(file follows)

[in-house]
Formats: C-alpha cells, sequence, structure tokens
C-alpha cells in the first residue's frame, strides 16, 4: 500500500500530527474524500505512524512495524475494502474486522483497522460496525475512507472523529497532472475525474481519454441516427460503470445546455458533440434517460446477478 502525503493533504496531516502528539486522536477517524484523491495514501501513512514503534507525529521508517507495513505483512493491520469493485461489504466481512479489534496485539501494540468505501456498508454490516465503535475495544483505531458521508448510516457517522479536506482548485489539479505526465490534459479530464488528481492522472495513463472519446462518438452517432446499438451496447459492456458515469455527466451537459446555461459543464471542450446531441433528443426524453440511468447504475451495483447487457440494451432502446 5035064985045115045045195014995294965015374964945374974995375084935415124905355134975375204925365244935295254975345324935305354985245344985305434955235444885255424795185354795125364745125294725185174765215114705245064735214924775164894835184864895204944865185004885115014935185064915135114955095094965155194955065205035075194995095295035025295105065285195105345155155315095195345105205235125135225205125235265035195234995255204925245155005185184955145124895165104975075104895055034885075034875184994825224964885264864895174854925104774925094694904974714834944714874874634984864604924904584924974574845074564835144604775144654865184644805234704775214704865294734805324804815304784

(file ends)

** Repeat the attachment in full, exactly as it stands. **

[in-house]
Formats: C-alpha cells, sequence, structure tokens
C-alpha cells in the first residue's frame, strides 16, 4: 500500500500530527474524500505512524512495524475494502474486522483497522460496525475512507472523529497532472475525474481519454441516427460503470445546455458533440434517460446477478 502525503493533504496531516502528539486522536477517524484523491495514501501513512514503534507525529521508517507495513505483512493491520469493485461489504466481512479489534496485539501494540468505501456498508454490516465503535475495544483505531458521508448510516457517522479536506482548485489539479505526465490534459479530464488528481492522472495513463472519446462518438452517432446499438451496447459492456458515469455527466451537459446555461459543464471542450446531441433528443426524453440511468447504475451495483447487457440494451432502446 5035064985045115045045195014995294965015374964945374974995375084935415124905355134975375204925365244935295254975345324935305354985245344985305434955235444885255424795185354795125364745125294725185174765215114705245064735214924775164894835184864895204944865185004885115014935185064915135114955095094965155194955065205035075194995095295035025295105065285195105345155155315095195345105205235125135225205125235265035195234995255204925245155005185184955145124895165104975075104895055034885075034875184994825224964885264864895174854925104774925094694904974714834944714874874634984864604924904584924974574845074564835144604775144654865184644805234704775214704865294734805324804815304784